The impact of Y2k breakdowns on foreign trade could devastate the U S economy even if utilities, banks, transportation etc. still function due togreenspun.com : LUSENET : TimeBomb 2000 (Y2000) : One Thread
communications and payment problems overseas. For example China has a trade surplus (exports) of $50 Billion and their computers are obviously noncompliant. They have manufactured these products and if the stuff can not be ordered, payments can not be processed, shipping is disrupted, these impacts will snowball and disrupt the U S economy even if it is only a 2 here. New systems will be devised. It could happen that two way radios could be used to order the stuff if a way could be found to ship it and pay for it. It will be mass confusion until these new systems are developed if the communications system goes down. Parts for foreign made equipment could become difficult to get. We should stock up on what we know we will need. This may partly explain why the stock market is up this year due to sales for next year knowing about supply problems.
-- Steve (firstname.lastname@example.org), March 15, 1999
I agree, with the additional observation that exports are already down. Saw some USDA projections for farm exports and its already gloom and doom. Asia is cutting back on our goods, China "may" cut back further if we get huffy about that little "misunderstanding" re: stolen nuclear secrets, and it looks like we are starting a trade war with Europe. And now that Brazil and Argentina currencies have tanked, they can undercut our prices worldwide. There is a good possibility USA will no longer be the number 1 supplier of soybeans in the next couple of years - Brazil may be able to out-sell us (if they can ship).
Add a slight problem with a world-wide computer glitch on top of that. Not a pretty picture.
-- M (email@example.com), March 15, 1999.
Steve, Good post. Thanks.
M, Can't figure out why the US battles Europe over bananas. Do we need more illwill with allies? Maybe the notion is to get more internal cash flow for storm restoration in Central America. However, will cutting back the cash that Europe pays Carribean islands and others for bananas not crack up what is left of their economies. Is the gameplan to create more dependencies in this sphere on the backs of American taxpayers? Can you make any sense out of this fracas?
-- Watchful (firstname.lastname@example.org), March 15, 1999.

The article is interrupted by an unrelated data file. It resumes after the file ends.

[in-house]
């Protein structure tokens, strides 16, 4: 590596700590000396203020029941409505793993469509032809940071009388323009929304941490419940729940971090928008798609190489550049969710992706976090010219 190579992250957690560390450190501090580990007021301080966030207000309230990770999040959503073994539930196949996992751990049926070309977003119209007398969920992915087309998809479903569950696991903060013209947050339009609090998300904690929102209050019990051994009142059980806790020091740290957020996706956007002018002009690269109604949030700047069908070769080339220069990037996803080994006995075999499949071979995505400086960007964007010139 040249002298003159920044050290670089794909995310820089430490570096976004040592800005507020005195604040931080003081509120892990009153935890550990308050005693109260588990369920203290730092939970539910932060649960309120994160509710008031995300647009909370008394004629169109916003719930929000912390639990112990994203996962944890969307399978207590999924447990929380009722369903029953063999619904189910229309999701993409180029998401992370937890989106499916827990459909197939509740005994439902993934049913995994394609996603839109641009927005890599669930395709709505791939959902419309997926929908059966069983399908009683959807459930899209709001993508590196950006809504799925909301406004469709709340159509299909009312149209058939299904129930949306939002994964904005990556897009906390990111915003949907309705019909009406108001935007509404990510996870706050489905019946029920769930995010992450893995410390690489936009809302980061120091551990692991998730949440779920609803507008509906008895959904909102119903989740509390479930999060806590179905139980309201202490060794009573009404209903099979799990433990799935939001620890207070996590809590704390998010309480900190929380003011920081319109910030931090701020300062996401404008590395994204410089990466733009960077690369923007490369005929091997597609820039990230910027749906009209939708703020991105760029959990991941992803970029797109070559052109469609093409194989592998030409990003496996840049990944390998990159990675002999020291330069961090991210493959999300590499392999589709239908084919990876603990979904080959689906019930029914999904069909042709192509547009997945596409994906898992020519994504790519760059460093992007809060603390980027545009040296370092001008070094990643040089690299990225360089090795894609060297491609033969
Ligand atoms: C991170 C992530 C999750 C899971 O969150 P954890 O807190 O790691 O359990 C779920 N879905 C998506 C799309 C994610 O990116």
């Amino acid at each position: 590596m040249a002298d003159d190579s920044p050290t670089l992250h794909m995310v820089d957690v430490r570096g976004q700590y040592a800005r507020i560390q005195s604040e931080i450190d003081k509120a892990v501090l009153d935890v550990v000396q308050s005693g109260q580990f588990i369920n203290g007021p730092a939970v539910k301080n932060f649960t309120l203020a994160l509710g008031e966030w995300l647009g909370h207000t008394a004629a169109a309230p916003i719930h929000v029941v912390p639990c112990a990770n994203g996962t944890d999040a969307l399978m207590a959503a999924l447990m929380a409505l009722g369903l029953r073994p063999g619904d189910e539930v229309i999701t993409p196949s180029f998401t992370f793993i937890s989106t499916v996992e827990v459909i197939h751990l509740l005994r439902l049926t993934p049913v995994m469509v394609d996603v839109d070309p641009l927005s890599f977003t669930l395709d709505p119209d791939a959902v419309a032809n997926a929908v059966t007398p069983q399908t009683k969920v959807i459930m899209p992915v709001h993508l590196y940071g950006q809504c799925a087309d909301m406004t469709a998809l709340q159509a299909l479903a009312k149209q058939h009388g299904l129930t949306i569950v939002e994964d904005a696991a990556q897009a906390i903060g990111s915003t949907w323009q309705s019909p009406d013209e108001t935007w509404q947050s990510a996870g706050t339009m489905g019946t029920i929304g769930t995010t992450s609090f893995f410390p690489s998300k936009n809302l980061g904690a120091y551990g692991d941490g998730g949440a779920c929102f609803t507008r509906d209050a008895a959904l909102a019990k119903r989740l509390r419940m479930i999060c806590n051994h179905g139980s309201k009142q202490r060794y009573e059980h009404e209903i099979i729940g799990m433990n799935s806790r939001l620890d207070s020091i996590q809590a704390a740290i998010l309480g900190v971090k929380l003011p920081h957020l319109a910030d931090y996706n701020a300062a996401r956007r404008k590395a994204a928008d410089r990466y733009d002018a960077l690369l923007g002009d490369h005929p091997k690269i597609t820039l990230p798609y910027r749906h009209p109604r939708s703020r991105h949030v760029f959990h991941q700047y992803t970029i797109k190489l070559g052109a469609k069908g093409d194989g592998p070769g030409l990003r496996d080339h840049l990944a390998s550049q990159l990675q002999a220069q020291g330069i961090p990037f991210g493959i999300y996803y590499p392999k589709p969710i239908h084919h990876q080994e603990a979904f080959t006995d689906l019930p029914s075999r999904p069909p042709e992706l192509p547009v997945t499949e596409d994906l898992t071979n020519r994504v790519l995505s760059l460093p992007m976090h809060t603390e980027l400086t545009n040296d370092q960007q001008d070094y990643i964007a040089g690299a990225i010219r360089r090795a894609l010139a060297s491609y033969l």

Factor in the European rebellion against Geneticically Modified foodstuffs, a billion dollar industry. Monsanto, a major profiteer from GM food, is in major financial trouble but has a US President in its pocket; British PM,Tony Blair, is risking his political future backing his friend, Bill. It ain't just about bananas.
This might be an interesting complication or a moot point in 290 days.
"Bad ideas flourish because they are in the interest of powerful groups."---Paul Krugman
-- Hallyx (Hallyx@aol.com), March 16, 1999.
The US has a pretty good reason to battle Europe over bananas. Europe's banana regime was set up to protect Europen banana importers from Latin American competition, which includes competition from American companies exporting from Latin America. Europeans have to pay an extraordinarily high price for bananas which is bad for European consumers, but most Europen governments are still willing to close ranks behind the "banana regime" because of special-interest influence, an increasing support for protectionism among socialist governments in Europe, and a fear of greater American influence. The European banana regime has been declared illegal by the WTO, yet the banana regime has been perpetuated with only minor modifications. If Europe is allowed to violate the rules or spirit of the WTO regarding opening markets to competition, then the WTO no longer serves a purpose, European protectionism will expand, and Europe will almost certainly continue increasing its trade surplus with the United States as a means of lowering Europe's unemployment rate. If Europe is able to bribe a favorable decision out of the WTO, the United States will no longer have any reason to participate in the organization and should certainly withdraw its membership.
-- Rick (email@example.com), March 16, 1999.
Most accurate, Rick. And if you were to substitute "anti-genetically-engineered-products faction" for every instance of "banana regime" in your post, it would be just as germane.
"I hope we shall crush in its birth the aristocracy of our monied corporations which dare already to challenge our government to a trial of strength, and bid defiance to the laws of our country." ---Thomas Jefferson
-- Hallyx (Hallyx@aol.com), March 16, 1999.